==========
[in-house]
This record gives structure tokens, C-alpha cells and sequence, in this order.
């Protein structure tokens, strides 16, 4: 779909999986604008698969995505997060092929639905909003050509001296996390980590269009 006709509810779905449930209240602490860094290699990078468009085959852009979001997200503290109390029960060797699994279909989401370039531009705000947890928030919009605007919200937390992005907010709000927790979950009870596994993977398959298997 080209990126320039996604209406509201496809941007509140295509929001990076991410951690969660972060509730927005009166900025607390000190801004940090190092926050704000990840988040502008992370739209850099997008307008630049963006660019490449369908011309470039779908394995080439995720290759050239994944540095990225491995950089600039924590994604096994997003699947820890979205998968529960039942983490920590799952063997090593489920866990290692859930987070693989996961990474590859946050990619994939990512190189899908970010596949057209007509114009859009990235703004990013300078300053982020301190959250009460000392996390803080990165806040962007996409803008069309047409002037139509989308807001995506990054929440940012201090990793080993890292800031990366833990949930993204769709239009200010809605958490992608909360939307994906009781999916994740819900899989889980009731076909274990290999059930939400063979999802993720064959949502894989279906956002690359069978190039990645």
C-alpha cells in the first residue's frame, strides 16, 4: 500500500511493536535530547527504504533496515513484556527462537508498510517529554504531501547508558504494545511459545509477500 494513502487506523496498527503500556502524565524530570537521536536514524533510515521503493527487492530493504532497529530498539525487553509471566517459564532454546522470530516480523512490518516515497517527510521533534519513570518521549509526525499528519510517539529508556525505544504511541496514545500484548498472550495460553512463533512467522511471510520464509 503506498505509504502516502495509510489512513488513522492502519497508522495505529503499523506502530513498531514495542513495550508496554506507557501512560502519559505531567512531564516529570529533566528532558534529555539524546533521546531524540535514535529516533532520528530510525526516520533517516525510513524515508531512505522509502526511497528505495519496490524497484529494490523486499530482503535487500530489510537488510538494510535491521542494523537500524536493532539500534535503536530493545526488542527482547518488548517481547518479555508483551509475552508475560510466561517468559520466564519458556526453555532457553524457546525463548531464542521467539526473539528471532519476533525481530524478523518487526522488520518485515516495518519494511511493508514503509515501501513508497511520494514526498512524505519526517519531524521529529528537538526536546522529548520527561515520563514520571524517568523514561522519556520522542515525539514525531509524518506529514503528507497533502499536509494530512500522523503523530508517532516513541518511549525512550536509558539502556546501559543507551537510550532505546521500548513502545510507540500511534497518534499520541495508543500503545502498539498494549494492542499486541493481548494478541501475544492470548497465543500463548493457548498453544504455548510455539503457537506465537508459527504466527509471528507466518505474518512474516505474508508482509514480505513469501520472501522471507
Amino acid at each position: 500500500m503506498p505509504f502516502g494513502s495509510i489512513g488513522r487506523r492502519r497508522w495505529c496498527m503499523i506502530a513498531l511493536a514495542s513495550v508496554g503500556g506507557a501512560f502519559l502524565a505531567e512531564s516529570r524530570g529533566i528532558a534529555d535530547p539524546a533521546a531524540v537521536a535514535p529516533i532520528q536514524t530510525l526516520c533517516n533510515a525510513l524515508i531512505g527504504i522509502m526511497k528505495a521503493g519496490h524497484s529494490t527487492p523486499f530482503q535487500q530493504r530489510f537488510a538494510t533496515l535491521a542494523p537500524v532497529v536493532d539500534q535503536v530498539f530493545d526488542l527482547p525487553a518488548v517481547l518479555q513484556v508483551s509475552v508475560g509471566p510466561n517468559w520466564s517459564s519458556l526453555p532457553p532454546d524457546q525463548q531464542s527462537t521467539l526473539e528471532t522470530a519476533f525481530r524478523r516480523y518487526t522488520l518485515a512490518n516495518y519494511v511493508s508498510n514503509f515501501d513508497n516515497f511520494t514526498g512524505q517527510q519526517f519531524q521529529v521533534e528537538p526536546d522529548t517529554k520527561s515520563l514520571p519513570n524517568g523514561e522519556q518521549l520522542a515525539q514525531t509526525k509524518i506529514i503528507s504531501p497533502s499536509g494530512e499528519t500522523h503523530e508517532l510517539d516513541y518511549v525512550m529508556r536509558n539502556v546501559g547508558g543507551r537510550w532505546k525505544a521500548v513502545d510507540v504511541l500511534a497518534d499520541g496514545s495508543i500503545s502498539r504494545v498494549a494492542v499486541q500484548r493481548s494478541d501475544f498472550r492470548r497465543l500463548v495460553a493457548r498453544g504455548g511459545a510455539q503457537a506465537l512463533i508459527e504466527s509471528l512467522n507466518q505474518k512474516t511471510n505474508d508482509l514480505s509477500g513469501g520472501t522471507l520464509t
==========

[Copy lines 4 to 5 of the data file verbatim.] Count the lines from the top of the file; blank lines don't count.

C-alpha cells in the first residue's frame, strides 16, 4: 500500500511493536535530547527504504533496515513484556527462537508498510517529554504531501547508558504494545511459545509477500 494513502487506523496498527503500556502524565524530570537521536536514524533510515521503493527487492530493504532497529530498539525487553509471566517459564532454546522470530516480523512490518516515497517527510521533534519513570518521549509526525499528519510517539529508556525505544504511541496514545500484548498472550495460553512463533512467522511471510520464509 503506498505509504502516502495509510489512513488513522492502519497508522495505529503499523506502530513498531514495542513495550508496554506507557501512560502519559505531567512531564516529570529533566528532558534529555539524546533521546531524540535514535529516533532520528530510525526516520533517516525510513524515508531512505522509502526511497528505495519496490524497484529494490523486499530482503535487500530489510537488510538494510535491521542494523537500524536493532539500534535503536530493545526488542527482547518488548517481547518479555508483551509475552508475560510466561517468559520466564519458556526453555532457553524457546525463548531464542521467539526473539528471532519476533525481530524478523518487526522488520518485515516495518519494511511493508514503509515501501513508497511520494514526498512524505519526517519531524521529529528537538526536546522529548520527561515520563514520571524517568523514561522519556520522542515525539514525531509524518506529514503528507497533502499536509494530512500522523503523530508517532516513541518511549525512550536509558539502556546501559543507551537510550532505546521500548513502545510507540500511534497518534499520541495508543500503545502498539498494549494492542499486541493481548494478541501475544492470548497465543500463548493457548498453544504455548510455539503457537506465537508459527504466527509471528507466518505474518512474516505474508508482509514480505513469501520472501522471507
Amino acid at each position: 500500500m503506498p505509504f502516502g494513502s495509510i489512513g488513522r487506523r492502519r497508522w495505529c496498527m503499523i506502530a513498531l511493536a514495542s513495550v508496554g503500556g506507557a501512560f502519559l502524565a505531567e512531564s516529570r524530570g529533566i528532558a534529555d535530547p539524546a533521546a531524540v537521536a535514535p529516533i532520528q536514524t530510525l526516520c533517516n533510515a525510513l524515508i531512505g527504504i522509502m526511497k528505495a521503493g519496490h524497484s529494490t527487492p523486499f530482503q535487500q530493504r530489510f537488510a538494510t533496515l535491521a542494523p537500524v532497529v536493532d539500534q535503536v530498539f530493545d526488542l527482547p525487553a518488548v517481547l518479555q513484556v508483551s509475552v508475560g509471566p510466561n517468559w520466564s517459564s519458556l526453555p532457553p532454546d524457546q525463548q531464542s527462537t521467539l526473539e528471532t522470530a519476533f525481530r524478523r516480523y518487526t522488520l518485515a512490518n516495518y519494511v511493508s508498510n514503509f515501501d513508497n516515497f511520494t514526498g512524505q517527510q519526517f519531524q521529529v521533534e528537538p526536546d522529548t517529554k520527561s515520563l514520571p519513570n524517568g523514561e522519556q518521549l520522542a515525539q514525531t509526525k509524518i506529514i503528507s504531501p497533502s499536509g494530512e499528519t500522523h503523530e508517532l510517539d516513541y518511549v525512550m529508556r536509558n539502556v546501559g547508558g543507551r537510550w532505546k525505544a521500548v513502545d510507540v504511541l500511534a497518534d499520541g496514545s495508543i500503545s502498539r504494545v498494549a494492542v499486541q500484548r493481548s494478541d501475544f498472550r492470548r497465543l500463548v495460553a493457548r498453544g504455548g511459545a510455539q503457537a506465537l512463533i508459527e504466527s509471528l512467522n507466518q505474518k512474516t511471510n505474508d508482509l514480505s509477500g513469501g520472501t522471507l520464509t